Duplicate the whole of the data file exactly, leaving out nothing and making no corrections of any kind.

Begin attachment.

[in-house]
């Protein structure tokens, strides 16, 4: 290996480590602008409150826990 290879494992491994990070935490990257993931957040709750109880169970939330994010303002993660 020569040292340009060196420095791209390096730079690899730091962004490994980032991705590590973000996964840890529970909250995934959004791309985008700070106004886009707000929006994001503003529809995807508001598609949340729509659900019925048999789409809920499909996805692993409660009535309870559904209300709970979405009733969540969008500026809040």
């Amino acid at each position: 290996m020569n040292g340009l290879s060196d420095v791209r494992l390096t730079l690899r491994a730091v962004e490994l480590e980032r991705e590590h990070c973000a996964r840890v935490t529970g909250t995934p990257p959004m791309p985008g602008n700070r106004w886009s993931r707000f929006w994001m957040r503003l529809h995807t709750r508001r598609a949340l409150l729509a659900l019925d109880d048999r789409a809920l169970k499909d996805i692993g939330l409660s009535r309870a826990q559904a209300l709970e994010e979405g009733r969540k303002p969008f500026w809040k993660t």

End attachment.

[in-house]
């Protein structure tokens, strides 16, 4: 290996480590602008409150826990 290879494992491994990070935490990257993931957040709750109880169970939330994010303002993660 020569040292340009060196420095791209390096730079690899730091962004490994980032991705590590973000996964840890529970909250995934959004791309985008700070106004886009707000929006994001503003529809995807508001598609949340729509659900019925048999789409809920499909996805692993409660009535309870559904209300709970979405009733969540969008500026809040």
């Amino acid at each position: 290996m020569n040292g340009l290879s060196d420095v791209r494992l390096t730079l690899r491994a730091v962004e490994l480590e980032r991705e590590h990070c973000a996964r840890v935490t529970g909250t995934p990257p959004m791309p985008g602008n700070r106004w886009s993931r707000f929006w994001m957040r503003l529809h995807t709750r508001r598609a949340l409150l729509a659900l019925d109880d048999r789409a809920l169970k499909d996805i692993g939330l409660s009535r309870a826990q559904a209300l709970e994010e979405g009733r969540k303002p969008f500026w809040k993660t």